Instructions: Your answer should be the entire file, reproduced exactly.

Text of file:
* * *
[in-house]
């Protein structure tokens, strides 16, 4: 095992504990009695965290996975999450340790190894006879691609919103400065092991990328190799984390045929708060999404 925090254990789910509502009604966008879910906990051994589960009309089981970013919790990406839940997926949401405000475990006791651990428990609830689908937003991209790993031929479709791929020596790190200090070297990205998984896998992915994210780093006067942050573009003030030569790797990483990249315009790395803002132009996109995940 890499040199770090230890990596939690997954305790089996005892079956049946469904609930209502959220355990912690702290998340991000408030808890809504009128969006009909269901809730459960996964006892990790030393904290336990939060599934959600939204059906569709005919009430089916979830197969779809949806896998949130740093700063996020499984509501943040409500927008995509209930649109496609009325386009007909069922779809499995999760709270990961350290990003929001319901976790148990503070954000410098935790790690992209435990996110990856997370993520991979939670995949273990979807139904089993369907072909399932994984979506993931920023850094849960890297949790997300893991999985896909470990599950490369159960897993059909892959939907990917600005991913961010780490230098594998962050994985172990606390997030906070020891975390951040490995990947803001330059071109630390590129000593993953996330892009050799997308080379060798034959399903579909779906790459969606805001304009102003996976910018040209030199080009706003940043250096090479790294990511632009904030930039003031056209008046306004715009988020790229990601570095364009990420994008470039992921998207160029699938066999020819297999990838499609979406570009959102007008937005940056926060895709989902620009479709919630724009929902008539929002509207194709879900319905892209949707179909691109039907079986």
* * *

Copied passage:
[in-house]
């Protein structure tokens, strides 16, 4: 095992504990009695965290996975999450340790190894006879691609919103400065092991990328190799984390045929708060999404 925090254990789910509502009604966008879910906990051994589960009309089981970013919790990406839940997926949401405000475990006791651990428990609830689908937003991209790993031929479709791929020596790190200090070297990205998984896998992915994210780093006067942050573009003030030569790797990483990249315009790395803002132009996109995940 890499040199770090230890990596939690997954305790089996005892079956049946469904609930209502959220355990912690702290998340991000408030808890809504009128969006009909269901809730459960996964006892990790030393904290336990939060599934959600939204059906569709005919009430089916979830197969779809949806896998949130740093700063996020499984509501943040409500927008995509209930649109496609009325386009007909069922779809499995999760709270990961350290990003929001319901976790148990503070954000410098935790790690992209435990996110990856997370993520991979939670995949273990979807139904089993369907072909399932994984979506993931920023850094849960890297949790997300893991999985896909470990599950490369159960897993059909892959939907990917600005991913961010780490230098594998962050994985172990606390997030906070020891975390951040490995990947803001330059071109630390590129000593993953996330892009050799997308080379060798034959399903579909779906790459969606805001304009102003996976910018040209030199080009706003940043250096090479790294990511632009904030930039003031056209008046306004715009988020790229990601570095364009990420994008470039992921998207160029699938066999020819297999990838499609979406570009959102007008937005940056926060895709989902620009479709919630724009929902008539929002509207194709879900319905892209949707179909691109039907079986």